Manabu Ikeda
An Earth-Shattering Visual Experience

An Earth-Shattering Visual Experience

Story by Katherine Fawcett


Manabu Ikeda in front of New Work in progress, 2019 – pen, acrylic ink, and transparent watercolour on paper, mounted on board
300 × 600 cm
Courtesy of the artist and Mizuma Art Gallery
Photo: Eric Baillies

Manabu Ikeda’s groundbreaking new exhibition, Flowers from the Wreckage, at the Audain Art Museum (AAM), is the art icon’s first major solo show in North America. And visitors to the exhibition, which runs from June 24 to Oct. 9 in the AAM’s Tom and Teresa Gautreau Galleries, can expect an unforgettable experience.

Ikeda’s paintings and drawings are intense. The layers, delicate details, and grand themes are emotionally and visually powerful. “Viewers are often mesmerized by the tremendous amount of work that goes into his creation: It is an earth-shattering visual experience that takes us on a journey of ambiguous times and places,” said Kiriko Watanabe, AAM’s Gail & Stephen A. Jarislowsky curator, who curated this exhibition.

Ikeda, born in 1973 in Saga, Japan, currently lives and works in Madison, Wisc. He works in pencil, pen, acrylic ink, and watercolour to create highly evocative images inspired by the world around him. With beauty, intricacy, and awe, he draws attention to the harsh reality of environmental disasters. Images and metaphors of human grief and the potentially devastating power of nature pervade his work. Still, there are also themes of individual and community resilience and the ability of people to rise above seemingly hopeless situations.

“At first glance, viewers recognize natural beauty depicted in his work,” explained Watanabe. “As we step closer, we recognize thousands of tiny details, layers of visual messages, actions, and playfulness culminated in his expression. Ikeda’s symbolically rich images evoke both familiarity and foreboding of potential disaster.”


Three Surfaces, 2021
pen, acrylic ink, and transparent watercolour on paper, mounted on board
122 × 92 cm
Collection of Michael Audain
and Yoshiko Karasawa


くさかまきりGrass Mantis, 2004
pen and acrylic ink on paper - 23 × 29 cm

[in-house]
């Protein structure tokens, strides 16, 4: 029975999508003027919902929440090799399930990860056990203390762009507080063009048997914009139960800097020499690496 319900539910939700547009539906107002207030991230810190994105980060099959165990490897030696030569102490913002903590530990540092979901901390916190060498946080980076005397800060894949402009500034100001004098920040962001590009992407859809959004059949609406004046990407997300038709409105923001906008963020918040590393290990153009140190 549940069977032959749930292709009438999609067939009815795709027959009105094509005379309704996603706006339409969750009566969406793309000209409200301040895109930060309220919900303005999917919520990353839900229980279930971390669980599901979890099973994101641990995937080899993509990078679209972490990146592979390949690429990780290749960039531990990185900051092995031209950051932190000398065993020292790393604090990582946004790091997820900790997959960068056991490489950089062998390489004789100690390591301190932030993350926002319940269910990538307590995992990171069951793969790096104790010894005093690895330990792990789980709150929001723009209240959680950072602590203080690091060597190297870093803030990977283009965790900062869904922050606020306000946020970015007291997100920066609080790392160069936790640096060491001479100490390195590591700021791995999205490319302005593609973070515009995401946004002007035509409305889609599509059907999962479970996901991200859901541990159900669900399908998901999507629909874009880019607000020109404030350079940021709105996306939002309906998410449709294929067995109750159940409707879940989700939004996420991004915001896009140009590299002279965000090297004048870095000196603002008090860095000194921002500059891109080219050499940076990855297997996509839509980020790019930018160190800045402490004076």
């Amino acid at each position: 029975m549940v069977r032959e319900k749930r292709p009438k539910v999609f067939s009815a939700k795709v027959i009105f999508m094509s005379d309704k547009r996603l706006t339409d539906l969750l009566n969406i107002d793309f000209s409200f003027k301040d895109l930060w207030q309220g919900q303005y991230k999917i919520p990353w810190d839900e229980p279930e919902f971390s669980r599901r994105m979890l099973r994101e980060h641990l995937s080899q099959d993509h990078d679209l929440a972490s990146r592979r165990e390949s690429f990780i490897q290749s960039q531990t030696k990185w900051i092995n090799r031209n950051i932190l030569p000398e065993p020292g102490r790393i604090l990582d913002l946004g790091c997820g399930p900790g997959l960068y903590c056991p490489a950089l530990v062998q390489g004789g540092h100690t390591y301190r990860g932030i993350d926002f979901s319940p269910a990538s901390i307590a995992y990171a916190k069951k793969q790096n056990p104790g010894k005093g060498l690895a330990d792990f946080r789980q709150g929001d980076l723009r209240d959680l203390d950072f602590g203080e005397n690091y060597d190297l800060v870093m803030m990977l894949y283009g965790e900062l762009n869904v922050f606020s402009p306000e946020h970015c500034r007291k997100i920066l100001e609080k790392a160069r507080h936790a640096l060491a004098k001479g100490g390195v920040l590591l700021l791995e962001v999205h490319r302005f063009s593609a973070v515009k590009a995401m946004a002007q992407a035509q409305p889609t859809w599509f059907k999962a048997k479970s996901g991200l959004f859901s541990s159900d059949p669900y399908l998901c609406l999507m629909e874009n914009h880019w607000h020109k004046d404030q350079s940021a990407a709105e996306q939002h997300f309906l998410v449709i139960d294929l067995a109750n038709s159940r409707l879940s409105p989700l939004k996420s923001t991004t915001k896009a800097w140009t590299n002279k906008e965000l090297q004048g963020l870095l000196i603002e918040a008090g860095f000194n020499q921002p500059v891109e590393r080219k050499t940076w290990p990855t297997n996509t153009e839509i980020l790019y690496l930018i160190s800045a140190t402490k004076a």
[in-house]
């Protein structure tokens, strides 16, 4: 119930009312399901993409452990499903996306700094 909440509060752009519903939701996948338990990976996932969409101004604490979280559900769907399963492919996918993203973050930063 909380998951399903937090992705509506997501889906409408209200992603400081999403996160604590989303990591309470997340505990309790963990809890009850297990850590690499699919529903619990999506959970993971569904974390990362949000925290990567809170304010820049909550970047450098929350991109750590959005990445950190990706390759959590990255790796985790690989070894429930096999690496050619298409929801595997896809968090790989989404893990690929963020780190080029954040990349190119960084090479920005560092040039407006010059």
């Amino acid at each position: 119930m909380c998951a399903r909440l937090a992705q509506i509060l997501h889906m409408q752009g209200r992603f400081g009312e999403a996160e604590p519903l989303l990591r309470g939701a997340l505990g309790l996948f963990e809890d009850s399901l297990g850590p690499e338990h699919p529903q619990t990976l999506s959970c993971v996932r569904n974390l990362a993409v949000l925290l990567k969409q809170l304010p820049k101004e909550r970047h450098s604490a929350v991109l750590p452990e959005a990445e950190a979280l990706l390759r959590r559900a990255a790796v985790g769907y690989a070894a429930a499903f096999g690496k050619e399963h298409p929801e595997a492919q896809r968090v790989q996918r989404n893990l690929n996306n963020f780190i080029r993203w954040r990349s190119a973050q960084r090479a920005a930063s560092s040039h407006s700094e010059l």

Chazen Museum of Art, University of Wisconsin–Madison John H. Van Vleck Endowment Fund purchase, 2013.25
Photo: Kei Miyajima

Ikeda’s larger pieces, such as Foretoken, Meltdown, and Rebirth, all took Ikeda a long time to complete. This exhibition will feature 62 works from Ikeda’s 30-year artistic career that have been brought together from national and international public, private, and corporate collections.

As an exciting special feature, from June 15 to Aug. 30, Ikeda will be on-site, in-person. As the first-ever artist in residence at the AAM, Ikeda will set up his studio by the windows in the AAM’s Upper Galleries to continue working on a new large-scale, pen-and-ink-on-paper creation that he started in 2019. Open studio hours on Thursday to Saturday from 3 to 4:30 p.m. will give visitors a unique experience of observing his process and the chance to interact with the artist.

“We loved the idea of having Manabu be [an] artist in residence. And he loved the windows and the open space looking up towards the mountains,” said Watanabe. “In the computer age, you can see images on the screen. As a curator, I like to make the spatial experience like nothing you can get from home or on your screen.

” Watanabe, who has known the artist personally for many years, said that watching him draw is quiet, mesmerizing, and astonishing.
Manabu Ikeda: Flowers from the Wreckage is presented by The Audain Foundation, with the assistance of the April 1 Foundation as a major sponsor and supporting sponsor the Michael & Inna O’Brian Family Foundation, among others.


再生 Regeneration, 2001
pen and acrylic ink on paper, mounted on board - 162 × 162 cm
Collection of Hamamatsu Municipal Museum of Art, Shizuoka, Japan


嘆きの花 Flowers of Grief, 2019
pencil, pen, acrylic ink, and transparent watercolour
on paper, mounted on board - 27.3 × 22.5 cm
Collection of Harvey Sawikin and Andrea Krantz
Photo: Satoshi Tsuchiyama


Meltdown, 2013
pen and acrylic ink on paper, mounted on board
122 × 122 cm
Chazen Museum of Art, University of Wisconsin–Madison Colonel Rex W. and Maxine Schuster Radsch Endowment Fund purchase, 2013.24


ブッダ Buddha, 2000
pen and acrylic ink on paper, mounted on board
130 × 162.1 cm
Private Collection


興亡史 History of Rise and Fall, 2006
pen and acrylic ink on paper, mounted on board
200 × 200 cm
Takahashi Ryutaro Collection
Photo: Kei Miyajima

For more information visit

Featured Image for this story:
予兆 Foretoken, 2008
pen and acrylic ink on paper, mounted on board
190 × 340 cm
Collection of Sustainable Investor Co., Ltd.
(Kagura Salon) Photo: Yasuhide Kuge